MSM: So that the ups and downs of COVID for you might be reflected in your second solo?
Kirk: Possibly. I’ve only written lyrics for two songs, and sang on two of them, but we’ll see.
MSM: So when was your first tour or show back in front of a live crowd?
Kirk: The venue we play at, Southport Music Hall, it’s like a thousand capacity room. What we did is they were able to open at 50% capacity, so we did a Friday night and Saturday night and capped that at 500 people a night. Between the two of them it was you know, basically both sold out. So that was a great feeling. We did some livestreams with Crowbar, and we did a big livestream with Down.
MSM: How does that feel coming from the livestream show, going back to 60,000 or even going back to a thousand? Like there’s so much energy. How does that feel as an artist?
Kirk: I mean, great, it’s what we do. Yeah. Some people are studio guys and that’s fine. In fact, the older I get, the more I love the studio. But it’s still is nothing like, playing in front of a big crowd on stage. The creativity is there for the studio, and that’s a wonderful feeling in itself. But it’s a different feel, feeding off the crowd who are jamming to the tunes is just something that’s magic.
MSM: So I’m going to go back to this album real quick. Zero and Below has the first use of acoustic guitar in a Crowbar song.
Kirk: Yes, it is.
MSM: Do you see in the future any more use of acoustic or experimentation with other sounds?
Kirk: Not a whole lot. I mean, it’s possible. Anything’s possible. But that was kind of, you know, with Odd Fellows Rest we kind of threw the rule book out the window and tried a lot of different stuff, and it really worked. So we try to grow a little bit with each album. It was like on this one the diversity between the songs is really good. I like the difference in tempos, a difference in moods, some are more aggressive, some are more doomy, you know, some are more melodic, and I like that a lot. So, I mean, anything’s possible.
In the beginning, we kind of had this rule that everything needed to be this crunch and low, super slow, you know, when you’re young it’s one thing, and you start to mature, then you’re like, well, there’s so much more music than just that. So, you know, I kinda threw the rulebook out. So I’m open to anything.
MSM: I know you’ve said before that you’re “heavy music.” You seem like a genre of your own. There’s other bands, but it’s really you guys at the forefront with that sound. Not putting you in a bucket, just crunchy, heavy riffs.
Kirk: That’s what we say, thank you, because that was our goal. We wanted to be Crowbar. It’s like a band like the Melvins you can’t describe. They don’t sound like anybody. I personally love them. Some people don’t get them, and I get it. They’re intentionally kind of odd and that sort of thing. They’re not a genre, and that’s how I wanted Crowbar to be. Like love us or hate us, we don’t sound like anybody, and we never will. So I just want us to sound like when you hear it, you go “that’s Crowbar.”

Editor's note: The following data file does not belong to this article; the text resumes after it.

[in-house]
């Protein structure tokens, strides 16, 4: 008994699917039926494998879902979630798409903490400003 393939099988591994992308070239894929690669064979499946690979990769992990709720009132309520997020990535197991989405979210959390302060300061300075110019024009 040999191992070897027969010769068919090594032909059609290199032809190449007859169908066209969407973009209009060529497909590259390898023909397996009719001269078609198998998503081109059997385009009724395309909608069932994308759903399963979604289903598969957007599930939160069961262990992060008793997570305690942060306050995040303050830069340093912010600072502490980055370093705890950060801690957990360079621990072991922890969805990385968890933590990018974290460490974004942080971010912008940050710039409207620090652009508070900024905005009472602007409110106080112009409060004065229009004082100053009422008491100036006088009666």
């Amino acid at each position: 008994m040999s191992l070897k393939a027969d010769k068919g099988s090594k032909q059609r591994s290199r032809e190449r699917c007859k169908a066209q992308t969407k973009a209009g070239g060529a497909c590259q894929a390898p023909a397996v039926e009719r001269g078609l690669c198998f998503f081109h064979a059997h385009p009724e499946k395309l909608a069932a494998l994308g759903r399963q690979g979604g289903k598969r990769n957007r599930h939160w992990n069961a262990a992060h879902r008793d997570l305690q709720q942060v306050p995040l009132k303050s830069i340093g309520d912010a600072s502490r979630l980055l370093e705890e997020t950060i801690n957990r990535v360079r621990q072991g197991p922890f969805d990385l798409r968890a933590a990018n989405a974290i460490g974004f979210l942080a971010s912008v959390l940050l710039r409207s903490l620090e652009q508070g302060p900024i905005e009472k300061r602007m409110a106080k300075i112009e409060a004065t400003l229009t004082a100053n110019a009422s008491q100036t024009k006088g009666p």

I’m not really one for the genre thing. You know, we got labeled into this sludge. Looks like when we first came out, nobody knew what to call us, and somehow somebody in the press or came up with sludge metal. Because we are metal, you know, to a degree. We grew up metalheads and as we got older and expanded our musical palette, we listen to all styles of music now. But, you know, I mean, at heart, I’m always going to be a metal dude. But yeah, I like the fact that we’re just our own thing. We’re just Crowbar.
MSM: So what can what can fans expect from the rest of this tour?
Kirk: In all of these, pretty much except for Nashville and maybe Knoxville, which we played a few times. All these other towns and places we’ve never really played ever or once or twice over the years. So there’s only so many markets, you know. So we’re like smaller places that we’d never really played before. But it’s fun to play for fans that have been fans but have never seen us.
So we end at Blue Ridge Rock Festival. So that was really the purpose of extending this tour and doing these smaller markets, it was like, “why go home then turn around and just have to do a fly date or something to come up?”
Let’s just play these markets and it, you know, just give them a shot and throw it out there. Like our philosophy is just throw everything at the wall and see what sticks. So some markets surprise you and in a good way and some are like, well, it was kind of weak, but we’ll try it again, you know, and you can build on that. I’m still a firm believer in you get out there and our job is just to kick ass and give the audience, regardless of how big the audience is, give them 110% every song that we play every night and that’s all we can do.